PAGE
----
Many people I follow on blogs and on Twitter consistently produce witty and clever posts that fit into what’s acceptable of the form. They’re quick hits of delightful smartness that I can absorb, then move onto something else. This is the norm.
But not everything I find online is as clear-cut and pleasant as this, nor should it be.
In a recent Thought Catalog piece, writer Ryan O’Connell talks about the tendency and the danger of a nullifying uniformity among our online communications. Many of us are afraid of putting ourselves out there online and becoming a target for trolls. We’re rather fit into someone else’s notion of how we should behave and think rather than be raw and vulnerable.
O’Connell writes: “People hide behind their phones, they carefully curate their communication with other people, which makes honest moments few and far between.”
A fleeting tweet that satisfied our expectations reaffirms our sense of the world. It lets us move on. But it’s really these honest moments, the ones whose meaning isn’t obvious, that generally stick with us.
As I see it, writing about our lives and our world is basically an exercise in observation in which one draws attention to connections between people, places, ideas, and so on. We observe something, analyze it, then produce a report on our findings.
Comedy writer Hallie Cantor wrote a beautiful blog post on experiencing things without having to make them a joke:
It’s easier to agree that something is funny than to agree that December feels like being in a concrete building that’s the highest point in a tiny state and daydreaming about some boy and listening to Charlie Parker. But when I can convince myself to remember that other people’s stories are interesting, I wish it didn’t have to be funny. I wish it were enough to just look.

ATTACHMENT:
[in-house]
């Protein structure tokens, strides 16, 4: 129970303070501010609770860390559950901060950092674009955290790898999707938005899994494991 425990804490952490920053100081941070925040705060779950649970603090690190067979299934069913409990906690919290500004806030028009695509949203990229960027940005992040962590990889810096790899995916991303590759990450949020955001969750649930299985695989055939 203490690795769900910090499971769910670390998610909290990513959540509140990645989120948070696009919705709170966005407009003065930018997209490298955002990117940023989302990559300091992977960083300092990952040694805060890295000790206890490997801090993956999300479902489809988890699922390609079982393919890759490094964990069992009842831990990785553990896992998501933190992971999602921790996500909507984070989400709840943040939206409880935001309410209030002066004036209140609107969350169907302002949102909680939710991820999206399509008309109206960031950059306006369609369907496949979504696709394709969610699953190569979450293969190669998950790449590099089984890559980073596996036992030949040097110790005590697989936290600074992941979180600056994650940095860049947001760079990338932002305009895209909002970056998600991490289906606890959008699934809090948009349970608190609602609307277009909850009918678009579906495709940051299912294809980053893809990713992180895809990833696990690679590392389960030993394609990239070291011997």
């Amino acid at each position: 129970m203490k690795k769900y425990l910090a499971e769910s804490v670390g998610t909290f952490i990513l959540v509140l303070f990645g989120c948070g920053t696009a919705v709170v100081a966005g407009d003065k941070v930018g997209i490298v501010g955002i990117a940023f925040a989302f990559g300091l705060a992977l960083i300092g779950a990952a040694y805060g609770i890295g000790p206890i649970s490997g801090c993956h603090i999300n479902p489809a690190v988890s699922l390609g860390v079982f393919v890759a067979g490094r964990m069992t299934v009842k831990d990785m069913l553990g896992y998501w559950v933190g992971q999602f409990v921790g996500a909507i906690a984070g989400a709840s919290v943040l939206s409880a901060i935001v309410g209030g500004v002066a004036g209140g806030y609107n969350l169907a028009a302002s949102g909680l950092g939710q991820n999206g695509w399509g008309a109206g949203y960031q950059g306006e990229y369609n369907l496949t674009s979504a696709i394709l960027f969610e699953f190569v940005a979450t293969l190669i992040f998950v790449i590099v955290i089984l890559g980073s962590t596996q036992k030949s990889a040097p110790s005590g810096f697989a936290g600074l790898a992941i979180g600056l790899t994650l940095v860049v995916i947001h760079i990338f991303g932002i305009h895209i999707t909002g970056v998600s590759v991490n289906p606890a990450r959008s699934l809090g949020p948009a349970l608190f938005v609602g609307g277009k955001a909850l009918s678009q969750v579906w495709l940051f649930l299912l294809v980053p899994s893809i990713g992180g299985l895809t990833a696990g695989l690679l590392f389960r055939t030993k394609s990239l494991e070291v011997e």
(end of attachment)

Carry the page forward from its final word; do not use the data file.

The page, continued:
Going “off-script” is not as easy for people to process as a neat, self-contained joke.
Many would assume that digital media is making our generation too narcissistic and/or soporific to make an eloquent and irreverent statement like Allen Ginsberg’s Howl. Ginsberg wasn’t afraid to go to dark places, and be real in a time of great conformity.
Perhaps, though, our battles are more specific and nuanced to the point where no single voice can speak for a generation. Our blog posts and tweets might seemingly be “a dumping ground for every non-thought that crawls through their brain” and often falling short of a rally cry. But do we really need to compel action from people? It seems to me that it’s often enough just to be honest about what we’re thinking about and to show others our experiences and how we live our lives – even if that means posts about your mundane and unfulfilled life.
Rather than “build our brands,” we can be part of an internet that moves beyond what’s deemed acceptable or rational or appropriate. We need to fight our need to come across as calm, cool and collected (or simply put: normal). Otherwise, we’ll have an online world that conforms to what is expected, and never delivers what is needed.